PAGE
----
Steed v. Rezin Orthopedics and Sports Medicine, S.C.Annotate this Case
On January 29, 2009, Glenn suffered a partial tear of his Achilles tendon. On February 17, Glenn sought treatment from Dr. Treacy at Rezin Orthopedics. Glenn was 42 years old and borderline obese. Dr. Treacy’s treatment plan included placing Glenn’s lower right leg in a plantar flexion position, set in a plaster cast for six weeks. Dr. Treacy memorialized his recommendation for Glenn to return for a follow-up appointment in two weeks in an invoice. Glenn required an appointment within a day or two for cast placement because he had driven himself to the appointment. Dr. Treacy directed the receptionist (Decker) to schedule a two-week follow-up appointment. Decker scheduled Glenn’s casting appointment for February 19 at another office. After Glenn’s leg was casted, the receptionist, Hare, scheduled Glenn’s follow-up appointment for March 13, more than three weeks after his initial appointment. On February 25, Glenn telephoned Rezin. The receptionist, Popplewell, rescheduled Glenn’s follow-up visit for March 12. On March 8, Glenn died of a pulmonary embolism.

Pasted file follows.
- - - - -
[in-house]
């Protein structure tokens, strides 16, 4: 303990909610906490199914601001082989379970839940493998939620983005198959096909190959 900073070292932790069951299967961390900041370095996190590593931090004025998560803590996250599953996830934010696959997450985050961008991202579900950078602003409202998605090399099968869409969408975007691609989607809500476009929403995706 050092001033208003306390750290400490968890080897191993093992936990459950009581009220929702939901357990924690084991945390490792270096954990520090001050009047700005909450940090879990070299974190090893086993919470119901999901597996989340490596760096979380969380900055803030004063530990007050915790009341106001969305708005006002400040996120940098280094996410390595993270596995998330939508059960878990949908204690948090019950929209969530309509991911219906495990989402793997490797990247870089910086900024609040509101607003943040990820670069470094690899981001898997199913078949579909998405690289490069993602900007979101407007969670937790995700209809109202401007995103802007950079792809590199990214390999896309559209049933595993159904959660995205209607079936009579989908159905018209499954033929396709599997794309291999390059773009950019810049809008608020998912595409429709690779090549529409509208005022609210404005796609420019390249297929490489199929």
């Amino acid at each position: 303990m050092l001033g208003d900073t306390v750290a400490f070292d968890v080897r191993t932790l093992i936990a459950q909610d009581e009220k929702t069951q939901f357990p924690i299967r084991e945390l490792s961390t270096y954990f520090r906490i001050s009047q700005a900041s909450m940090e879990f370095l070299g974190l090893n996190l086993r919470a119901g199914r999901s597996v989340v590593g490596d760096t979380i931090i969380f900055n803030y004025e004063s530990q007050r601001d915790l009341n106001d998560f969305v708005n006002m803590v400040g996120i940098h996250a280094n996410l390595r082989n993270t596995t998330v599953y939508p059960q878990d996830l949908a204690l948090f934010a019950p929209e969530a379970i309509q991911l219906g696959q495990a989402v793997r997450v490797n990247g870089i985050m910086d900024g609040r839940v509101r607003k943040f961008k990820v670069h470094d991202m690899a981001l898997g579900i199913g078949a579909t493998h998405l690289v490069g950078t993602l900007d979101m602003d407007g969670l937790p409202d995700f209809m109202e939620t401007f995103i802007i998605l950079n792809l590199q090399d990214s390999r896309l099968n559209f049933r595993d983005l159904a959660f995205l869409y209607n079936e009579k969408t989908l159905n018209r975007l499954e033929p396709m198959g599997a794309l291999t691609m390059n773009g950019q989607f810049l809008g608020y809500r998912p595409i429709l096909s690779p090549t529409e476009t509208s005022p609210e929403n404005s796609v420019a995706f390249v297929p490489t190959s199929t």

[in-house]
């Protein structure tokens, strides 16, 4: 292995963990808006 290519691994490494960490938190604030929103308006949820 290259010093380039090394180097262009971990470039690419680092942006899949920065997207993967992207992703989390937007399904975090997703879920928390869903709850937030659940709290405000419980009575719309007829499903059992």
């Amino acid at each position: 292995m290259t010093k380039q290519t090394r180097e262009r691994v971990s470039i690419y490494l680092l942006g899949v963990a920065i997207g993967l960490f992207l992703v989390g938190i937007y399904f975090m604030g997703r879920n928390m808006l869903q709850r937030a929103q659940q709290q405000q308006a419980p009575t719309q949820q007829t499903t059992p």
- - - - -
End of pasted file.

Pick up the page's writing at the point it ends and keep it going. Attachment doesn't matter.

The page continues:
In a wrongful death and survival action, a jury returned a defense verdict. Glenn’s administrator appealed only the verdict in favor of Rezin. The appellate court reversed with directions to enter judgment n.o.v. in favor of the estate. The Illinois Supreme Court reinstated the verdict. The evidence supported a conclusion that Rezin’s failures did not proximately cause Glenn’s death. Glenn’s death was not a reasonably foreseeable result of Rezin's failure to schedule his follow-up appointment within two weeks of his initial appointment.